Significant interaction effect?

I would like to test how how gender interacts with another (continuous) variable. To do this, I am using a hierarchical (nested) regression model.

The first model uses the continuous variable and gender as predictors, but only the continuous variable is statistically significant.

In the second model, the continuous variable, gender, and the multiplicative interaction term are included as predictors, and all of them have a statistically significant effect.

Are the statistically significant relationships in the 2nd [fixed typo] model validly so? Why is gender non-significant in the first model, but significant in the second?
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Less is more. Stay pure. Stay poor.
Can you describe what you are calling a hierarchical model? Your description just seems like multiple models. What are all of the variables including dependent variable.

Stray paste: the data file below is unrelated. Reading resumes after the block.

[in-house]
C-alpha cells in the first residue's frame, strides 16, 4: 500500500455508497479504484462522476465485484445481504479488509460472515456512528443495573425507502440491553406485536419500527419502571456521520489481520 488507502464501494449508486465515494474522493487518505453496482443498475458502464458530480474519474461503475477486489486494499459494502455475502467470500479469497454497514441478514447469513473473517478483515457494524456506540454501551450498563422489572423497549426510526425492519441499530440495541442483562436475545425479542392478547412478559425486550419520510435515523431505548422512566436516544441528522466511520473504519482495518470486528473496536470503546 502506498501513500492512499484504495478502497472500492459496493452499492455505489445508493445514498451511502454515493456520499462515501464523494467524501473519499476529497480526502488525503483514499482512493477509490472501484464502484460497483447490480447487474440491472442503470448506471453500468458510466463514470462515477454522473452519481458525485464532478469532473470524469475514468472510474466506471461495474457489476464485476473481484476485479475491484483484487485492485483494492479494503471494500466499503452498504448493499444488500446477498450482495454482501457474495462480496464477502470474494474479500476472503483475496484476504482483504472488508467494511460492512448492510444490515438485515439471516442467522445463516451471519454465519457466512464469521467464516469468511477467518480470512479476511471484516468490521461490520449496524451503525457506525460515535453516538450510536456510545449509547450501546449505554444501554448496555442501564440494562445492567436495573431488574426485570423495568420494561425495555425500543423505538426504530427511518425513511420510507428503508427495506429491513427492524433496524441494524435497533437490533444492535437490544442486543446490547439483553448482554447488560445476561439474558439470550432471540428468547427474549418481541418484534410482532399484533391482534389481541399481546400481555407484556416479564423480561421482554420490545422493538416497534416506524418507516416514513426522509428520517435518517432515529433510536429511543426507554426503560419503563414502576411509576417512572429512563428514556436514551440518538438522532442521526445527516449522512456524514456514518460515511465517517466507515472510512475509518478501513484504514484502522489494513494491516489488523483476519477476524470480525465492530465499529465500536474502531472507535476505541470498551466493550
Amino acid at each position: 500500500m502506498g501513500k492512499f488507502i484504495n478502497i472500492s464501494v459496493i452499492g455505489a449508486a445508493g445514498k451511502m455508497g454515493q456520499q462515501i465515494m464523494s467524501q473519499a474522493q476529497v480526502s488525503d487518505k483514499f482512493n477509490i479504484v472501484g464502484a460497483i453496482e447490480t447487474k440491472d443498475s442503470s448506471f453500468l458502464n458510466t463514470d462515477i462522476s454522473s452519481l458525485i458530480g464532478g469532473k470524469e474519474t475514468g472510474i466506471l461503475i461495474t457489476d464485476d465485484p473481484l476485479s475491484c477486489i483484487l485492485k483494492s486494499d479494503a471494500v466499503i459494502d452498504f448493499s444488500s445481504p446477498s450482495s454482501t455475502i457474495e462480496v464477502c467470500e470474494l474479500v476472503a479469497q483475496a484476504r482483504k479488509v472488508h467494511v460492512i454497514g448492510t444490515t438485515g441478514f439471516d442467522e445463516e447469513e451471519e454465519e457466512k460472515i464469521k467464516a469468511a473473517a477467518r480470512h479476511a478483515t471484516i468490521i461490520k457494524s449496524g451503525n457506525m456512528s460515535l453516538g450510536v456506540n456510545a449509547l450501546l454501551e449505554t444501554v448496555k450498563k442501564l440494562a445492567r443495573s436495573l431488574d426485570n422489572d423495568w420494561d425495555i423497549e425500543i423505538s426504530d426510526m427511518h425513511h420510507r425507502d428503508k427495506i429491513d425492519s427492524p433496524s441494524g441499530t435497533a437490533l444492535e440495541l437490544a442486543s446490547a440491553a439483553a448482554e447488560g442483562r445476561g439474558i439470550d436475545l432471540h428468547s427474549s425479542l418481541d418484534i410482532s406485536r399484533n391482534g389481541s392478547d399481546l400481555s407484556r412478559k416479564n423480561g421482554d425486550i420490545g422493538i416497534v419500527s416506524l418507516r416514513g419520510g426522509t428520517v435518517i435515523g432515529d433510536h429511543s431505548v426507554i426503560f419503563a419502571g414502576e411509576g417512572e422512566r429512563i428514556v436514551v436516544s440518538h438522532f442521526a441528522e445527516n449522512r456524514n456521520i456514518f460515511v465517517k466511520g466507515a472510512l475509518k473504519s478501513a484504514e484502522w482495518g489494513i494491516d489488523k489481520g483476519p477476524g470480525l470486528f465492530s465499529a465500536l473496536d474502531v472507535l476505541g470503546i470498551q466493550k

Can't make spagetti
Can you describe what you are calling a hierarchical model?
it means the OP is adding predictors in blocks to construct larger models where the smallest ones are nested versions of the immediate larger ones. tradition says that if you follow this process, assess the significance of the R-squared-change and it turns out to be significant, that block of variables contributes to the explanatory power of your regression model and should be retained.


Less is more. Stay pure. Stay poor.
What is your third model the one with the interaction term?

List out all of your models out, the post is written in a way that is confusing which variables are in which model.
@spunky: Thank you for clearing that up.

@hismith: Rereading the post, it is not only confusing, but incorrect. There is no third model - only two models.

Model 1:
y = x1 + gender
Model 2:
y = x1 + gender + x1*gender

In model 1, only x1 has a statistically significant effect at .05. However, in model 2, both independent variables have a statistically significant effect, as does the interaction term (x1*gender).

My question is - is the statistically significant effect of x1*gender in model 2 a legitimate result, even though gender was not significant in model 1?